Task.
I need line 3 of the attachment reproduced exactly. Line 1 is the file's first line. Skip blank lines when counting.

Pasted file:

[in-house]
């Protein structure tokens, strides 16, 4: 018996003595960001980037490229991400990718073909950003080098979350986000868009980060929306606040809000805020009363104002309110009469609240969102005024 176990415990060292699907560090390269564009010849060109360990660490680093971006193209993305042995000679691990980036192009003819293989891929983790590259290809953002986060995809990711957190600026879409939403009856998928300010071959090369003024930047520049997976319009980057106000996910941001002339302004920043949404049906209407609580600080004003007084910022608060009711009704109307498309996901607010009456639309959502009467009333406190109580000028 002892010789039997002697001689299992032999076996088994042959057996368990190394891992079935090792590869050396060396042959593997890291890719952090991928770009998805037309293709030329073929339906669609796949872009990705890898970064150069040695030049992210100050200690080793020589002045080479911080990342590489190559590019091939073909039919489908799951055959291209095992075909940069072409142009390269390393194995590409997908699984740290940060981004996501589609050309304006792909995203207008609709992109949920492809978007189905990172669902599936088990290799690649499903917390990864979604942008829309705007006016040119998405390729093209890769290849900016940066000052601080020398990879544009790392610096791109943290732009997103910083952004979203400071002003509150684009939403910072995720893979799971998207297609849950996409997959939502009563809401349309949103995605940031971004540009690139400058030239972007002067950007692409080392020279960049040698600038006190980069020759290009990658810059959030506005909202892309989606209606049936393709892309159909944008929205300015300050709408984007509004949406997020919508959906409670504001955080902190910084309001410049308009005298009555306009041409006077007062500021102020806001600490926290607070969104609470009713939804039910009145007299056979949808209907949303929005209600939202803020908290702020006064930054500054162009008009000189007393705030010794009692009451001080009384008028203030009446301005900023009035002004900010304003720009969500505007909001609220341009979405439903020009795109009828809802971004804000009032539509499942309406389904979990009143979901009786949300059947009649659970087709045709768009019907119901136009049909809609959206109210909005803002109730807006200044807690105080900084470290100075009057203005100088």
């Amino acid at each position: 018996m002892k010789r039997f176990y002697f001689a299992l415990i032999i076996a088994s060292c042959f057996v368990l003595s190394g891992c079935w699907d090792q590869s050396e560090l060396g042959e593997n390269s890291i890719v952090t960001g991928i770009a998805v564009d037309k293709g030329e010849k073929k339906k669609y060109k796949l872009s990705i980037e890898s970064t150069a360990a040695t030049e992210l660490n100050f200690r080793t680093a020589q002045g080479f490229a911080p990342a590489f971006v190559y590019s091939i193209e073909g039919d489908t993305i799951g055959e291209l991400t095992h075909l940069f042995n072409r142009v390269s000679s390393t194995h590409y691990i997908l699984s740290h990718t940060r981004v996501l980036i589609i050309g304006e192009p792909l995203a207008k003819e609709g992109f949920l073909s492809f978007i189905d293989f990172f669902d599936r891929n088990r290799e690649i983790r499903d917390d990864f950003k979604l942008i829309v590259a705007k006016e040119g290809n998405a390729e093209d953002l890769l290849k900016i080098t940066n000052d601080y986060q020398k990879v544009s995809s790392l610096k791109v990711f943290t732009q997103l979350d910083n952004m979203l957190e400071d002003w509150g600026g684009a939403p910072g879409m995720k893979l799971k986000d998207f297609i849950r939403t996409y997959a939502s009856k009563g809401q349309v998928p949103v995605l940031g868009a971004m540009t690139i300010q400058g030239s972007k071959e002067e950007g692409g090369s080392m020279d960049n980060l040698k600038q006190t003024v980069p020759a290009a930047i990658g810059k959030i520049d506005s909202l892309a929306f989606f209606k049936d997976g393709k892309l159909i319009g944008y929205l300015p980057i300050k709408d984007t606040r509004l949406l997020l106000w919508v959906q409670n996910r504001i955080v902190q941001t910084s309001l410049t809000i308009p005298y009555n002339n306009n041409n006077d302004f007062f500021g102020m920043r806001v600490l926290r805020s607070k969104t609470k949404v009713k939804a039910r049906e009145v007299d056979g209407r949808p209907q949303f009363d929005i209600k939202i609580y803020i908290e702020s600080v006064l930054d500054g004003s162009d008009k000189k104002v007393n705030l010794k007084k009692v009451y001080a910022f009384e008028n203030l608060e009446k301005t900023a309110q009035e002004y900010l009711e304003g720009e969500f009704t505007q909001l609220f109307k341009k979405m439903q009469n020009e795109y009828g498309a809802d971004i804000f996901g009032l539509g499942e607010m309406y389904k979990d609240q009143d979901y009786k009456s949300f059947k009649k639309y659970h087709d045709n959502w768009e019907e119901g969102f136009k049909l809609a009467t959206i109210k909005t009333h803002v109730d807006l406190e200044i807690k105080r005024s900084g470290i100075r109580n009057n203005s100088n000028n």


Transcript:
């Amino acid at each position: 018996m002892k010789r039997f176990y002697f001689a299992l415990i032999i076996a088994s060292c042959f057996v368990l003595s190394g891992c079935w699907d090792q590869s050396e560090l060396g042959e593997n390269s890291i890719v952090t960001g991928i770009a998805v564009d037309k293709g030329e010849k073929k339906k669609y060109k796949l872009s990705i980037e890898s970064t150069a360990a040695t030049e992210l660490n100050f200690r080793t680093a020589q002045g080479f490229a911080p990342a590489f971006v190559y590019s091939i193209e073909g039919d489908t993305i799951g055959e291209l991400t095992h075909l940069f042995n072409r142009v390269s000679s390393t194995h590409y691990i997908l699984s740290h990718t940060r981004v996501l980036i589609i050309g304006e192009p792909l995203a207008k003819e609709g992109f949920l073909s492809f978007i189905d293989f990172f669902d599936r891929n088990r290799e690649i983790r499903d917390d990864f950003k979604l942008i829309v590259a705007k006016e040119g290809n998405a390729e093209d953002l890769l290849k900016i080098t940066n000052d601080y986060q020398k990879v544009s995809s790392l610096k791109v990711f943290t732009q997103l979350d910083n952004m979203l957190e400071d002003w509150g600026g684009a939403p910072g879409m995720k893979l799971k986000d998207f297609i849950r939403t996409y997959a939502s009856k009563g809401q349309v998928p949103v995605l940031g868009a971004m540009t690139i300010q400058g030239s972007k071959e002067e950007g692409g090369s080392m020279d960049n980060l040698k600038q006190t003024v980069p020759a290009a930047i990658g810059k959030i520049d506005s909202l892309a929306f989606f209606k049936d997976g393709k892309l159909i319009g944008y929205l300015p980057i300050k709408d984007t606040r509004l949406l997020l106000w919508v959906q409670n996910r504001i955080v902190q941001t910084s309001l410049t809000i308009p005298y009555n002339n306009n041409n006077d302004f007062f500021g102020m920043r806001v600490l926290r805020s607070k969104t609470k949404v009713k939804a039910r049906e009145v007299d056979g209407r949808p209907q949303f009363d929005i209600k939202i609580y803020i908290e702020s600080v006064l930054d500054g004003s162009d008009k000189k104002v007393n705030l010794k007084k009692v009451y001080a910022f009384e008028n203030l608060e009446k301005t900023a309110q009035e002004y900010l009711e304003g720009e969500f009704t505007q909001l609220f109307k341009k979405m439903q009469n020009e795109y009828g498309a809802d971004i804000f996901g009032l539509g499942e607010m309406y389904k979990d609240q009143d979901y009786k009456s949300f059947k009649k639309y659970h087709d045709n959502w768009e019907e119901g969102f136009k049909l809609a009467t959206i109210k909005t009333h803002v109730d807006l406190e200044i807690k105080r005024s900084g470290i100075r109580n009057n203005s100088n000028n």